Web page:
Monday, November 19, 2012

There's gotta be money to be made here

As most of you know, the US is undergoing a bit of an industrial revolution because of natural gas extraction due to hydraulic fracturing. I was interested to read this Wall Street Journal article about recycling the (huge amounts of) water used in the process:
...From energy industry giants Halliburton Corp. HAL +3.68% and Schlumberger Ltd. SLB +2.04% to smaller outfits such as Ecologix Environmental Systems LLC, companies are pursing technologies to reuse the "frack water" that comes out of wells after hydraulic fracturing, or "fracking"—the process of using highly pressured water and chemicals to coax oil and gas out of shale-rock formations. 
While the recycled water can't currently be cleaned up enough for drinking or growing crops, it can be cleaned of chemicals and rock debris and reused to frack additional wells, which could sharply cut the costs that energy companies face securing and disposing of water.... 
After a well is fracked, contractors typically clean the water that flows back out of the well by filtering it or adding a chemical that attracts small solid particles, making it easier to remove these contaminants. Some companies treat water at the well, while others bring it to a facility built nearby.... 
The interest in water recycling is creating opportunities for small companies such as Select Energy Services LLC, a closey held Houston firm that said it has had a rapid rise in demand for its water-recycling services. It currently has full-scale operations in four areas including North Dakota and Colorado, up from one at the end of last year, as more companies examine recycling frack water.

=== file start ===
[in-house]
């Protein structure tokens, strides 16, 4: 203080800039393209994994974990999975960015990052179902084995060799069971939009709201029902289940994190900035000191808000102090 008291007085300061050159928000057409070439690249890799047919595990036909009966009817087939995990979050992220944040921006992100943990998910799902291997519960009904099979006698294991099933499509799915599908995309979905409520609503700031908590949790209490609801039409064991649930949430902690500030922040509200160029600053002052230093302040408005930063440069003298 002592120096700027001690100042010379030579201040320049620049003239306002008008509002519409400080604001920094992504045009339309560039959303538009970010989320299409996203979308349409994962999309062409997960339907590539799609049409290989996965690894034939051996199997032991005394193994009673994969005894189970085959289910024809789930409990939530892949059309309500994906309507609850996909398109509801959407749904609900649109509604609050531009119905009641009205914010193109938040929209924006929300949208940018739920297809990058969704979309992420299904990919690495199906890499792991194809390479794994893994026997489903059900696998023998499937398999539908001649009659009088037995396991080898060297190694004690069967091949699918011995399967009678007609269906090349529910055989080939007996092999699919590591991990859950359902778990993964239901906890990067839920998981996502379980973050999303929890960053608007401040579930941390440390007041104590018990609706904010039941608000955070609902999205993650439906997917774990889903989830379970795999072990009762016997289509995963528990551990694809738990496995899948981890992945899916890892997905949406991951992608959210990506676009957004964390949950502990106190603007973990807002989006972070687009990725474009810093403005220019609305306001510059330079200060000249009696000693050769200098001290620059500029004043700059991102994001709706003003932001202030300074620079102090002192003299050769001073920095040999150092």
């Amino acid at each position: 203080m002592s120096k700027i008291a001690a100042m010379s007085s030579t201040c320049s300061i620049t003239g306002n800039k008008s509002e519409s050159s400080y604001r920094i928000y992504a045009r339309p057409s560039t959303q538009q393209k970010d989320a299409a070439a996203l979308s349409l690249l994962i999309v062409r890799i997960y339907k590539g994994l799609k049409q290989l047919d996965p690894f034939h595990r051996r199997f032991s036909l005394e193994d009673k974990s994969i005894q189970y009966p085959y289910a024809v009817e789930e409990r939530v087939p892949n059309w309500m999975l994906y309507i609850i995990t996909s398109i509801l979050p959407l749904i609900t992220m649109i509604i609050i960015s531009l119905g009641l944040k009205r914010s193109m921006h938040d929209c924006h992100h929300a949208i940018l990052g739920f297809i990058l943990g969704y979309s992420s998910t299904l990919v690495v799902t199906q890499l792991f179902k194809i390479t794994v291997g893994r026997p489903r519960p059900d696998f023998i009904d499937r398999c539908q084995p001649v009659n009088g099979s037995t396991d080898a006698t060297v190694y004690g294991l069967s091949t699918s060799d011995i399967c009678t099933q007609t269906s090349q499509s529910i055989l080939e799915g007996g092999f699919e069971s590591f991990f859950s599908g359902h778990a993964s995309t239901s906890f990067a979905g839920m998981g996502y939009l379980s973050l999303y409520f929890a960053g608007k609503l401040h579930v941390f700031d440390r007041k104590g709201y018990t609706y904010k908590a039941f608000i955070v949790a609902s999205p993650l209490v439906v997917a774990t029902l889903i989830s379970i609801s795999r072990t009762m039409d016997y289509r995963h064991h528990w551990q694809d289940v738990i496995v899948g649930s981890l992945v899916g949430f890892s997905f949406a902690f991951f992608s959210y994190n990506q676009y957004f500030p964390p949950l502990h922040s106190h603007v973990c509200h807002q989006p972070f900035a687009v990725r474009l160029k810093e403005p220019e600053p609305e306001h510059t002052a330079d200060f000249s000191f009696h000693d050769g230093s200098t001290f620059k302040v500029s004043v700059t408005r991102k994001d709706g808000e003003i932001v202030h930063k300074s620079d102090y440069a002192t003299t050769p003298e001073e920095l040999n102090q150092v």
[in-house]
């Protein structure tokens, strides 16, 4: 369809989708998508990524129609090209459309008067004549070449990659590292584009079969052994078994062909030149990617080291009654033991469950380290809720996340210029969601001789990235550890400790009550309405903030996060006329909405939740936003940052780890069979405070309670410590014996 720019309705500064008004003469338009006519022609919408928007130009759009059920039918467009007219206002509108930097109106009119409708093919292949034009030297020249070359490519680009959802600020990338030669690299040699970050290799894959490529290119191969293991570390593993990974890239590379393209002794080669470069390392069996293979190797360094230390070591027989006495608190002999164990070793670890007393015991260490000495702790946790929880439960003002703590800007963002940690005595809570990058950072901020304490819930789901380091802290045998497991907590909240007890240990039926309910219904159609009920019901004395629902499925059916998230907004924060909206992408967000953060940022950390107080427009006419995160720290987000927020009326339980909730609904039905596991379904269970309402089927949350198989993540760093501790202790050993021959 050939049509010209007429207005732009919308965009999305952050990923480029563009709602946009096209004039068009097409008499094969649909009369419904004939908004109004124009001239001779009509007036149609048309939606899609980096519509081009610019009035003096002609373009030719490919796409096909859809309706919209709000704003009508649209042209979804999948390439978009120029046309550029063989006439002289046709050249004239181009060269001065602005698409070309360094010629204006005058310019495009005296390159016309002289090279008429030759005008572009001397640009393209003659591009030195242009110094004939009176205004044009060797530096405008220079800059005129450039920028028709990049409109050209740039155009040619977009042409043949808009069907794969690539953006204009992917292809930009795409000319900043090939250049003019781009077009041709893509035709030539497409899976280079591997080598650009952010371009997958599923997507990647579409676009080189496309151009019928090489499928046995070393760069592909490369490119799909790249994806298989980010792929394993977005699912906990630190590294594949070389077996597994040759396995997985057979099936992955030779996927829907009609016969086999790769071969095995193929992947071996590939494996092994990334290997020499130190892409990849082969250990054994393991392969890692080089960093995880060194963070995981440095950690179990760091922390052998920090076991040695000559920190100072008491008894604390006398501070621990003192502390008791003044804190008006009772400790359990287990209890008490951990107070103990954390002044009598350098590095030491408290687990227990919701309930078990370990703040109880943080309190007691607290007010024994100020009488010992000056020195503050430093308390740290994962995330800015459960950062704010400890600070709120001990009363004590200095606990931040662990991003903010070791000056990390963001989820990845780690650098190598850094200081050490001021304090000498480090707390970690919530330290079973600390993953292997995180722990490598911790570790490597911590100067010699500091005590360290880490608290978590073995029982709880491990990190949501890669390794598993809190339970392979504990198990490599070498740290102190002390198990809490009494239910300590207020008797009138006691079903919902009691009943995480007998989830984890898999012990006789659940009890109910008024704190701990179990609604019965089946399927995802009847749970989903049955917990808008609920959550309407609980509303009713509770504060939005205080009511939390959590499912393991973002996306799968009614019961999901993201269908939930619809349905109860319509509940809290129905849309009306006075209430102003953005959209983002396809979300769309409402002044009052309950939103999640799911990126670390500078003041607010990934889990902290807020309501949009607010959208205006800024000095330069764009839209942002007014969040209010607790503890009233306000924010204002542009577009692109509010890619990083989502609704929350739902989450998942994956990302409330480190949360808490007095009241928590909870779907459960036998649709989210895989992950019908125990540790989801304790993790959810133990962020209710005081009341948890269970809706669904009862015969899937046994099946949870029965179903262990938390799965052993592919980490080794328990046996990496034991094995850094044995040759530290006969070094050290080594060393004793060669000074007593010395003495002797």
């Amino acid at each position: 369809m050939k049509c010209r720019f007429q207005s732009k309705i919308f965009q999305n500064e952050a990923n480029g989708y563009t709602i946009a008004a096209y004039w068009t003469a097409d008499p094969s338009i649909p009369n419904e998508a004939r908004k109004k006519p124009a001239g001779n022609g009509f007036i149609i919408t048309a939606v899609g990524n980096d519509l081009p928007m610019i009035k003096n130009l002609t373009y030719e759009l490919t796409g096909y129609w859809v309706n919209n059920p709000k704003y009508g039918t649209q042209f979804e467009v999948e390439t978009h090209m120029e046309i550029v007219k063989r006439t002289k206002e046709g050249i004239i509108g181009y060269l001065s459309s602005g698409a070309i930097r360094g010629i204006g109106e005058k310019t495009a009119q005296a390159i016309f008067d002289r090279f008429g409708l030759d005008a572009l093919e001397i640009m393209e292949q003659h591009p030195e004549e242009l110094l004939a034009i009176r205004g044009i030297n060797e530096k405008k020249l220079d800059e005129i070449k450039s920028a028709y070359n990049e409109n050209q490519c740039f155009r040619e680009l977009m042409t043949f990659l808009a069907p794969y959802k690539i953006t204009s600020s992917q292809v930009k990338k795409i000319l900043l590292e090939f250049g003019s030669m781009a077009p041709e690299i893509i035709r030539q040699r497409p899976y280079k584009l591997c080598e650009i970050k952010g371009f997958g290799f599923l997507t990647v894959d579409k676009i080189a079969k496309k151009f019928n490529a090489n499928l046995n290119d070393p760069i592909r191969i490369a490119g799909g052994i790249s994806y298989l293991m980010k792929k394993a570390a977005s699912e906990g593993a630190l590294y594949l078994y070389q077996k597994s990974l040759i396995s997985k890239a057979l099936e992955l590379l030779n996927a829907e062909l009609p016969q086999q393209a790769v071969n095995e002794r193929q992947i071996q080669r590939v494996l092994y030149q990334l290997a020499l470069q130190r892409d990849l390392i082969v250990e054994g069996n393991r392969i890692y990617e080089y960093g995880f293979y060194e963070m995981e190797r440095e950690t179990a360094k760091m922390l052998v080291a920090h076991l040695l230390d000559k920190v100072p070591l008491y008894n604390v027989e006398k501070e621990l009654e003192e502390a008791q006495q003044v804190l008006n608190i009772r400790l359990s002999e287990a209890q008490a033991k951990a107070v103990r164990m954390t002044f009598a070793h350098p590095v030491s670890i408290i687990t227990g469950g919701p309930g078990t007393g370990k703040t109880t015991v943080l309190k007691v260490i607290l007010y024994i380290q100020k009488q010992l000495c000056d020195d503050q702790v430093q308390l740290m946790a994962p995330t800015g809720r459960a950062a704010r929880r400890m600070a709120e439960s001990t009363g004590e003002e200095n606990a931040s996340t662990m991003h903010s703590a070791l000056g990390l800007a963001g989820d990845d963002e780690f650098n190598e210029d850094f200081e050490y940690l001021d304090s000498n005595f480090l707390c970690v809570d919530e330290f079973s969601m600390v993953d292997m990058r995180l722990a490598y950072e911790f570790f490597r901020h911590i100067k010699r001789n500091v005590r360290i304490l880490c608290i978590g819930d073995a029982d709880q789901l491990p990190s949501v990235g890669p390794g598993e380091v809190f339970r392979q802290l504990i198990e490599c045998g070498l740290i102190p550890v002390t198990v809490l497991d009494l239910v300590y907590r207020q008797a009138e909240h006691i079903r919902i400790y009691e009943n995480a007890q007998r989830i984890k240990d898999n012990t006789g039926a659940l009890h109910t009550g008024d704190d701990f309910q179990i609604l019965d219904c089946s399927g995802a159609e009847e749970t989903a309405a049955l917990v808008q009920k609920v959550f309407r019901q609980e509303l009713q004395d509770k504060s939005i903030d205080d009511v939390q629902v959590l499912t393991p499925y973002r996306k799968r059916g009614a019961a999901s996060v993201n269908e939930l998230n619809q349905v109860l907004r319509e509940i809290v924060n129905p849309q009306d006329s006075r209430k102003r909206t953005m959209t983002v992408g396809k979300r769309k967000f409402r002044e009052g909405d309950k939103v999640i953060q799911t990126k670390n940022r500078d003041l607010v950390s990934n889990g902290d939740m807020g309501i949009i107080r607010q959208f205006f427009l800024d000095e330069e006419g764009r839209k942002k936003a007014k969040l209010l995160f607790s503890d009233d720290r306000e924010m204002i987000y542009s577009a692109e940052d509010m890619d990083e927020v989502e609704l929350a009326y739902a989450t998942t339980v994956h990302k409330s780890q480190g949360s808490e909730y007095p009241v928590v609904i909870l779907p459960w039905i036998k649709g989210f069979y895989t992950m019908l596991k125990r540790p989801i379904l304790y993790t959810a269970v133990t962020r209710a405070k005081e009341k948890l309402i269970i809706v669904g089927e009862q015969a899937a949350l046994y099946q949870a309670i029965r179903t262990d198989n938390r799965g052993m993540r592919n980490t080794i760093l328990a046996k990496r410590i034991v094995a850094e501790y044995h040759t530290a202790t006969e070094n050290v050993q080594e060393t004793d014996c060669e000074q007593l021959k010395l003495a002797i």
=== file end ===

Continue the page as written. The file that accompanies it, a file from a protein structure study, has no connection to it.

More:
It seems pretty apparent to me that old-fashioned industrial needs (like wastewater treatment, etc.) are going to be a stronger engine of job growth in the US than expected.

[Also, how long do we think that natural gas prices will stay low and oil prices will stay relatively high? If that's the case, does this mean good things or bad things for chemists employed in the petrochemical industries? I think it means good things, but maybe that's my optimism creeping out for the day.]

4 comments:

  1. Related to the final point, what does this mean for biomass utilization? How eager will companies be to invest in things like catalytic fast pyrolysis or lignin utilization if they can get hydrocarbons cheaply from oil sands, etc?

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    1. Good question. Some sort of climate change regulatory regime would dramatically change things for sure.

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  2. Hydrocarbons from fracking are relatively cheap, particularly the ethane from the natural gas, which is turned into ethylene, from which a wide variety of petrochemicals and polymers are made. However, hydrocarbons from oil sands (the tar sands of Alberta) are relatively expensive because they are expensive to process.

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  3. This is why we're at peak oil. No cheap oil? The society we've built around it will collapse. Global trade, energy intensive agriculture and large populations far from arable land (such as the Middle East), will cease to exist, perhaps violently. Alternative energy is the only alternative, which is why it must thrive.

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